Full continuous deployments actually worked well for us for a little while. We had far more frequent releases with smaller batch sizes which meant fewer cases of things breaking due to unintended interactions. Our time from code commit to production went down, as did our frequency of issues and rollbacks. Even when we did have issues, it took less long for us to perform a rollback because we had more known good previous states to go back to and smaller changes took less time to roll back.
However, one day we had a major issue with a core feature. Due to an extremely complex set of systems interacting with each other in an unpredictable and unknown way, a bug was introduced that was not detected by any tests, metrics, or alarms. We only knew about it when customers started contacting us and by the time we found the problem and mitigated it, a large number had been affected. Not only were we missing key tests for this functionality, the functionality was actually complex enough that we couldn’t identify an automated way to test it correctly. As a result, we decided to disable continuous deployments until we could figure it out.
Unfortunately, this left us worse off than we actually began. Not only did we now have to go back to manual deployments, losing the benefits we had been experiencing, but we also needed to rely on manual testing from our front end to the services via the website and mobile apps which required non-trivial effort and was error prone. But, because of the failure of our validation in Continuous Deployment, we had to take this step backward.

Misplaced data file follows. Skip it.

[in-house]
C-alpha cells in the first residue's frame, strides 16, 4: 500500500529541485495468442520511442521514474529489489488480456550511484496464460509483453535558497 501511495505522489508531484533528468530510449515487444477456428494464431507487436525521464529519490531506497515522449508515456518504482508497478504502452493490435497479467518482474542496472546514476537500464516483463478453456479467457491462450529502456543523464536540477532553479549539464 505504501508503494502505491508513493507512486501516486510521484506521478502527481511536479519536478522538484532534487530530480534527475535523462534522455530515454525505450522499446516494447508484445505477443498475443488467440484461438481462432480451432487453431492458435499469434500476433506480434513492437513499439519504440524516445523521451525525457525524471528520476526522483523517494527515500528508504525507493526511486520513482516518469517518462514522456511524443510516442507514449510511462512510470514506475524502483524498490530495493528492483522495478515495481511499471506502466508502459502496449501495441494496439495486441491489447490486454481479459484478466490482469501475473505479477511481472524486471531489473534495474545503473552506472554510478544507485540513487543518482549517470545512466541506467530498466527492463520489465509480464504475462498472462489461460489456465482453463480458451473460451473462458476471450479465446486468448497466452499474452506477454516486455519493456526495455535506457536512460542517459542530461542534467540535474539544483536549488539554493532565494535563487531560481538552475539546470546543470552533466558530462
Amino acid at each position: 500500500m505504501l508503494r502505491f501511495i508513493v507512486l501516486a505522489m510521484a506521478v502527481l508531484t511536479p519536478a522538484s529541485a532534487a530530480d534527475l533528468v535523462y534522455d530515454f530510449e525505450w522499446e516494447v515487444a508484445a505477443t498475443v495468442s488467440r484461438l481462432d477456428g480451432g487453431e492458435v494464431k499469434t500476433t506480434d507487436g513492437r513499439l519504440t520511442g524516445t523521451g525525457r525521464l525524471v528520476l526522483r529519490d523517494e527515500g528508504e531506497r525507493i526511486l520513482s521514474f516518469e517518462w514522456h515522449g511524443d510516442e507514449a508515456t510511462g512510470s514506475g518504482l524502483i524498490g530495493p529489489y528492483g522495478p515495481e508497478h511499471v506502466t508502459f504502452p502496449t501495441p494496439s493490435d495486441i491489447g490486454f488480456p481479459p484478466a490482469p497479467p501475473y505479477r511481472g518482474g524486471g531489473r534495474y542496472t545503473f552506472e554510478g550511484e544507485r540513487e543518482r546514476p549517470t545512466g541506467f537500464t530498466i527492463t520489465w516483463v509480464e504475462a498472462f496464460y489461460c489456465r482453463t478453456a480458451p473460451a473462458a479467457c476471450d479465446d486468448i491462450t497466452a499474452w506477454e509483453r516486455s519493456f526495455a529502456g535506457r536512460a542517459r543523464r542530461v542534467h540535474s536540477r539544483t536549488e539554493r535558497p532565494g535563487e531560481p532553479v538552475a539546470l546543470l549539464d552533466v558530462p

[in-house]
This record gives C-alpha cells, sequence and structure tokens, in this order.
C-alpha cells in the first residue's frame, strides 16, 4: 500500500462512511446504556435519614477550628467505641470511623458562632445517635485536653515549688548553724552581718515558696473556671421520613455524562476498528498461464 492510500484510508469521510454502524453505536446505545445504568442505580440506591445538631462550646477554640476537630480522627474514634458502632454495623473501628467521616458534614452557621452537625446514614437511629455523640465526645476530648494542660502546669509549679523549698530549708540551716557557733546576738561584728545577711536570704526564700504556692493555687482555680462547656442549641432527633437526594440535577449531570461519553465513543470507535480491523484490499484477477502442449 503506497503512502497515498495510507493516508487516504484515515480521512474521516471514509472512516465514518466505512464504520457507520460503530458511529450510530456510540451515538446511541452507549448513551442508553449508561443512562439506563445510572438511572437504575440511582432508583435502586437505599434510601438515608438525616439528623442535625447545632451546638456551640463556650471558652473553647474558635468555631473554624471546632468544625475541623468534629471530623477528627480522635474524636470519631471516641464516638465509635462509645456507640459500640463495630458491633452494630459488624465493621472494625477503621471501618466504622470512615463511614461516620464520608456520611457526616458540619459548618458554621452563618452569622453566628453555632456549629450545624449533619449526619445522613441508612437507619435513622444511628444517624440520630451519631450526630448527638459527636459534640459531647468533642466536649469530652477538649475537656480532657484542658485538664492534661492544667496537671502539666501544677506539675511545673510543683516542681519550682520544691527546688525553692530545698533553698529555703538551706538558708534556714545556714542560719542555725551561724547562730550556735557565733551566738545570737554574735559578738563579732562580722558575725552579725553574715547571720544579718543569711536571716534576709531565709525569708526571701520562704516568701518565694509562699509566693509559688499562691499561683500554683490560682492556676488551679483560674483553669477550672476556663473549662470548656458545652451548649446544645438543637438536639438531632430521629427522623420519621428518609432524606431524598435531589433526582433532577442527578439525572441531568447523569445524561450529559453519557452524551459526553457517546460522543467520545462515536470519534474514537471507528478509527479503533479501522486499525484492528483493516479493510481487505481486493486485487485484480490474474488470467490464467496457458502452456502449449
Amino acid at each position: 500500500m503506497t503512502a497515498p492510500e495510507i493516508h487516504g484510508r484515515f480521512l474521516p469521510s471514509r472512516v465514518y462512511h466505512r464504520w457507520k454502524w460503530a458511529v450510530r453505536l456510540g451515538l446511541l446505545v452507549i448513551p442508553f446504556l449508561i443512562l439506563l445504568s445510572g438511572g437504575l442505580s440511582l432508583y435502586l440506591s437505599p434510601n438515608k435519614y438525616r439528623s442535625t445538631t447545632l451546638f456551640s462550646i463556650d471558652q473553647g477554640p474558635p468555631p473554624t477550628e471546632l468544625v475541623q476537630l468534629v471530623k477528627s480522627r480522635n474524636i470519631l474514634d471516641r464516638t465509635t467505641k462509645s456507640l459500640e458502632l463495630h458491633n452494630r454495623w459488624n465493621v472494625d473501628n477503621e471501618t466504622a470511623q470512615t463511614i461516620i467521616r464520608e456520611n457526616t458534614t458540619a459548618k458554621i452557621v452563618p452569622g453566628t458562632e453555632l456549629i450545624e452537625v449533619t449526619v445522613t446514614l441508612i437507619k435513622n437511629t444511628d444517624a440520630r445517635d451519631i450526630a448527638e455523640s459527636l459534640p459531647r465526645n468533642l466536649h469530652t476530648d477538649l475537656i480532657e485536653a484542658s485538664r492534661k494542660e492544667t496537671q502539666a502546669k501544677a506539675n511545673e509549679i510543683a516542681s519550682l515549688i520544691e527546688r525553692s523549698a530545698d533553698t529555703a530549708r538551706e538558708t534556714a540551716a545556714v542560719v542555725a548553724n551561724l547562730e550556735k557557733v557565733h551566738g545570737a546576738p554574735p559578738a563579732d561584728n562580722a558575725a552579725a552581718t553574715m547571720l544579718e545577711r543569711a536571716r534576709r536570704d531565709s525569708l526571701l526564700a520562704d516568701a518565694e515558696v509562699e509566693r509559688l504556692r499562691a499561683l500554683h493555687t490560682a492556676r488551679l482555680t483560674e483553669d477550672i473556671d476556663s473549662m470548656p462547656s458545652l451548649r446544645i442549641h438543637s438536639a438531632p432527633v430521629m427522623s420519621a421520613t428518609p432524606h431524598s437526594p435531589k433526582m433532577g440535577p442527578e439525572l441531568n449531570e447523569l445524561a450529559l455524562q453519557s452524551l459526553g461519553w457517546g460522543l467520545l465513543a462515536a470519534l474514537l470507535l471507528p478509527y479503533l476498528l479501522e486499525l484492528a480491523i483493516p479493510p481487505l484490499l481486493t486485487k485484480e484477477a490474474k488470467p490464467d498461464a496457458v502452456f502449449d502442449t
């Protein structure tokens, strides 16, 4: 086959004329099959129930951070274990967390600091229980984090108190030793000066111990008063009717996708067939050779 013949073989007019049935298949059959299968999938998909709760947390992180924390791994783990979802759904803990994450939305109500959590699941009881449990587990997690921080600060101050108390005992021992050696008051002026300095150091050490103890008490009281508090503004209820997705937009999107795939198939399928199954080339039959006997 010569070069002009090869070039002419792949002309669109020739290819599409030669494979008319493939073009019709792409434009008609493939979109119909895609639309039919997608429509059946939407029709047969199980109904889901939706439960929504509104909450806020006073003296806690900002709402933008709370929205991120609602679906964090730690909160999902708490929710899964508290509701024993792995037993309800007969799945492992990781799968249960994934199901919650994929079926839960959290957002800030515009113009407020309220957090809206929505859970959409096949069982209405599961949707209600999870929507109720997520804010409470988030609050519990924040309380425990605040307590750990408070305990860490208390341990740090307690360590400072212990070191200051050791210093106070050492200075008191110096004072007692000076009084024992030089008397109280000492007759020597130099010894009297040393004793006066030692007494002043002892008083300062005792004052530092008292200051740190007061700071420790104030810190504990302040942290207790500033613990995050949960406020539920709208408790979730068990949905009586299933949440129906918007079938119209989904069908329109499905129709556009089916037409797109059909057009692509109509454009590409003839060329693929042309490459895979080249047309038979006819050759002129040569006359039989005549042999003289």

Eventually, we were able to automate the key parts of validating this functionality via tests. This allowed us to go back to automated deployments, but the team, and I, learned a valuable lesson beforehand. Continuous Deployment is not a magic process that will solve every problem. Teams need to do the work first to be ready for it and ensure they actually have the right processes in place first. Much like teams should never test something they can’t measure and observe, no one should deploy things they don’t fully validate or test. Teams should never automatically deploy something unless they have the same controls in place as what they were doing manually first. It really isn’t safe to just forge ahead without putting this work in first.
This was an important lesson for me to learn as a manager and as an engineer. It’s very easy to fall into the trap of thinking a shiny new technology will solve a myriad of problems and that a cursory understanding of it will be sufficient to prevent major issues. The same thing happens with processes like CD too. But like any tool, in order to actually weild it safely and correctly, it needs to be understood and respected. Jumping straight into CD without thinking about the safety nets we needed or respecting the manual processes in place was a mistake, and not one to make again.
I still believe teams are much better off with automated continuous deployments. The resulting speed of delivery and faster feedback loop greatly assist software teams and make for a better product. But rather than just jumping to the next technology or blinding embracing processes I have seen work with it her teams, I learned to be more thoughtful and measured in my approach. For now on, I will make sure there is a better understanding of risks with such a plan, and realize that teams need to do the upfront work to be ready for changes like this.